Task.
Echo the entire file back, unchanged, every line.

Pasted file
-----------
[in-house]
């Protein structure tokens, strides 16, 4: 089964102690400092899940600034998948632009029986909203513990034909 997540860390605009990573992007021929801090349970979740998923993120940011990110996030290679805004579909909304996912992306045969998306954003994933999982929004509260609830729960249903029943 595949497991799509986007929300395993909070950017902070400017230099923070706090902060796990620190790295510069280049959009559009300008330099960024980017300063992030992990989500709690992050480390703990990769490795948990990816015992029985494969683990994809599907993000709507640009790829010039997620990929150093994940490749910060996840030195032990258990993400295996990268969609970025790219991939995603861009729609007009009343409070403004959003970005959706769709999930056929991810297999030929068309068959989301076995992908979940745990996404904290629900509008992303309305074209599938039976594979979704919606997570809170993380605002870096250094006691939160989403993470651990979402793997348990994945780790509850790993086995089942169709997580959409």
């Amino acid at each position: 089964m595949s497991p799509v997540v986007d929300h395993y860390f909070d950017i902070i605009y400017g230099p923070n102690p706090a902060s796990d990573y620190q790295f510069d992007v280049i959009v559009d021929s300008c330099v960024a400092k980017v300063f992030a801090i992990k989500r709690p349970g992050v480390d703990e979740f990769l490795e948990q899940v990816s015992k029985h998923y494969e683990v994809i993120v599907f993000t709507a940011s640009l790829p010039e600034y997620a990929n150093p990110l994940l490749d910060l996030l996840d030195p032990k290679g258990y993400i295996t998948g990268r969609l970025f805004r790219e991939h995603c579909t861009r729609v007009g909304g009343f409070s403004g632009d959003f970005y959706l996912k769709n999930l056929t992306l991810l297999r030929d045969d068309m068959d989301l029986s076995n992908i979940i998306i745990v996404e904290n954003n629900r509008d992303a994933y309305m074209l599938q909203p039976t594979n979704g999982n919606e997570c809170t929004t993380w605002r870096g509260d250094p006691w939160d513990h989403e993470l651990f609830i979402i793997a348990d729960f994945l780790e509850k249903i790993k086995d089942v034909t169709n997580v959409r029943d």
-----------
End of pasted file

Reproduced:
[in-house]
């Protein structure tokens, strides 16, 4: 089964102690400092899940600034998948632009029986909203513990034909 997540860390605009990573992007021929801090349970979740998923993120940011990110996030290679805004579909909304996912992306045969998306954003994933999982929004509260609830729960249903029943 595949497991799509986007929300395993909070950017902070400017230099923070706090902060796990620190790295510069280049959009559009300008330099960024980017300063992030992990989500709690992050480390703990990769490795948990990816015992029985494969683990994809599907993000709507640009790829010039997620990929150093994940490749910060996840030195032990258990993400295996990268969609970025790219991939995603861009729609007009009343409070403004959003970005959706769709999930056929991810297999030929068309068959989301076995992908979940745990996404904290629900509008992303309305074209599938039976594979979704919606997570809170993380605002870096250094006691939160989403993470651990979402793997348990994945780790509850790993086995089942169709997580959409």
């Amino acid at each position: 089964m595949s497991p799509v997540v986007d929300h395993y860390f909070d950017i902070i605009y400017g230099p923070n102690p706090a902060s796990d990573y620190q790295f510069d992007v280049i959009v559009d021929s300008c330099v960024a400092k980017v300063f992030a801090i992990k989500r709690p349970g992050v480390d703990e979740f990769l490795e948990q899940v990816s015992k029985h998923y494969e683990v994809i993120v599907f993000t709507a940011s640009l790829p010039e600034y997620a990929n150093p990110l994940l490749d910060l996030l996840d030195p032990k290679g258990y993400i295996t998948g990268r969609l970025f805004r790219e991939h995603c579909t861009r729609v007009g909304g009343f409070s403004g632009d959003f970005y959706l996912k769709n999930l056929t992306l991810l297999r030929d045969d068309m068959d989301l029986s076995n992908i979940i998306i745990v996404e904290n954003n629900r509008d992303a994933y309305m074209l599938q909203p039976t594979n979704g999982n919606e997570c809170t929004t993380w605002r870096g509260d250094p006691w939160d513990h989403e993470l651990f609830i979402i793997a348990d729960f994945l780790e509850k249903i790993k086995d089942v034909t169709n997580v959409r029943d």